I ought to have mentioned this at the beginning… This is vital that a well maintained photo lab runs control strips at the beginning of every day in case they have an active lab. This is extremely crucial. After the control strip is created, it is analyzed using the densitometer. The densitometer’s results can then be used to calibrate machines, to ensure that chemical and colour levels are accurate.

The film is now fully entered the machine. The film is going to undergo the process of being developed from raw to developed by a series in processing tanks (baths) that are located within this machine (the internals of the machine as follows).

The process is referred to as C-41 process. The processes that the film will traverse across the machines are detailed in the following paragraphs:

The first step is the developer The developer creates an image of silver in the film’s emulsion layer of the latent image that is created after exposure to the film. Then the developer – which is locally oxidized through this reaction – mixes with couplers that are incorporated into the emulsion to produce color dyes. The amount of dye created is proportional to the amount of silver images produced.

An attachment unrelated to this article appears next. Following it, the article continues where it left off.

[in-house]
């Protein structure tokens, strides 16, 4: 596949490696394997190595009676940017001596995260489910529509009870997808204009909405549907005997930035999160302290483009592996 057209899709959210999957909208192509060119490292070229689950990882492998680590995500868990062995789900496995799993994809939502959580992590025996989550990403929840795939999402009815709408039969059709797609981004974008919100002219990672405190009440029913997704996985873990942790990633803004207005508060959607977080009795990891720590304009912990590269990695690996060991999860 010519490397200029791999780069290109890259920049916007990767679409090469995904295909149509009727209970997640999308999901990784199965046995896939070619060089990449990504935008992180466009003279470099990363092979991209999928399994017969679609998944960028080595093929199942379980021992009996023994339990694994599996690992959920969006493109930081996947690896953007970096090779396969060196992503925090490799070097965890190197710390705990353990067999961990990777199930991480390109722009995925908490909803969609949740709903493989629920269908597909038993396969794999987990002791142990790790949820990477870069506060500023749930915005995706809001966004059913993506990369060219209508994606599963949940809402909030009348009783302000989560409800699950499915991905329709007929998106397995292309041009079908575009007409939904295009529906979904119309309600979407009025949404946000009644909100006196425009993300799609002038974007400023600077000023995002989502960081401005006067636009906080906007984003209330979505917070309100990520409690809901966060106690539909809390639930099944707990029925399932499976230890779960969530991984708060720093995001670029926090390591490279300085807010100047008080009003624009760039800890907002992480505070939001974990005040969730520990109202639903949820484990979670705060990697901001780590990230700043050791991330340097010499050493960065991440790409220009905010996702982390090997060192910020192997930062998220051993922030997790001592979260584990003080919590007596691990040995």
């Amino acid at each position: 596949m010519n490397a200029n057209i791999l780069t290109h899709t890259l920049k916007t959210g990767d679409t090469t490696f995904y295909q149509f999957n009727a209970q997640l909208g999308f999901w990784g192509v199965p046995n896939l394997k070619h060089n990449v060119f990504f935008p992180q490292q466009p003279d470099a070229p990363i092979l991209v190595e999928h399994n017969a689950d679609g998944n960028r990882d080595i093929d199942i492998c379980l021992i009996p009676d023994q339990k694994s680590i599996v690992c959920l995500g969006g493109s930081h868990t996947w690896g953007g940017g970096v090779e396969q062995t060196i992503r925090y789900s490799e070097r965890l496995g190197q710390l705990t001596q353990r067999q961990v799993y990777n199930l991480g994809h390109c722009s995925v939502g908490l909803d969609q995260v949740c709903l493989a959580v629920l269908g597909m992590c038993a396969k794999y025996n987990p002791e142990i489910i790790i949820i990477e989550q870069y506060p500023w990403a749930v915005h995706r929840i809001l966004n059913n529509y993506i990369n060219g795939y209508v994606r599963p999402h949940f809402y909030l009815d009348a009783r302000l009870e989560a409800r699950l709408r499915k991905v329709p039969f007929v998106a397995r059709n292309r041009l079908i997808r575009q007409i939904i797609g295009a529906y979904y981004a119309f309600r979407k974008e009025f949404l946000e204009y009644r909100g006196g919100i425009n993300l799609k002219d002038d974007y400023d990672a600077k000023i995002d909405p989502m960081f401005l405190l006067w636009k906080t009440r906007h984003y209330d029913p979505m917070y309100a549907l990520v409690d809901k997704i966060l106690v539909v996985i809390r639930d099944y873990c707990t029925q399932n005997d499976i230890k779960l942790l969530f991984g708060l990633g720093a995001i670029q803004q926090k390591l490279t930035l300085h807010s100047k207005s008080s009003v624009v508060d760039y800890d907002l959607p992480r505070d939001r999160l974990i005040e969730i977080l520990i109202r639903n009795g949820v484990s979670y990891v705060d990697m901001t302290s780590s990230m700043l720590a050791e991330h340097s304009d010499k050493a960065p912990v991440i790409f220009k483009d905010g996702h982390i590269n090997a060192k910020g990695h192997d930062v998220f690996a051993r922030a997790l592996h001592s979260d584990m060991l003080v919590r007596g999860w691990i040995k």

The second step is bleaching This bath transforms the metallic silver image created in the process of development back into silver halide to enable the fixer to eliminate all silver particles from the solution.

Method 3: Repairing This process dissolves both the bleached image as well as the undeveloped and exposed silver halide, which was initially present inside the film’s film emulsion that is later removed by washing.

The process 4 and 5 is washing A water wash , which is commonly utilized in larger processors is a process that removes all chemicals used in processing and their by-products from the film. The correct rate of wash water and temperature is crucial to long-term stability of the dye.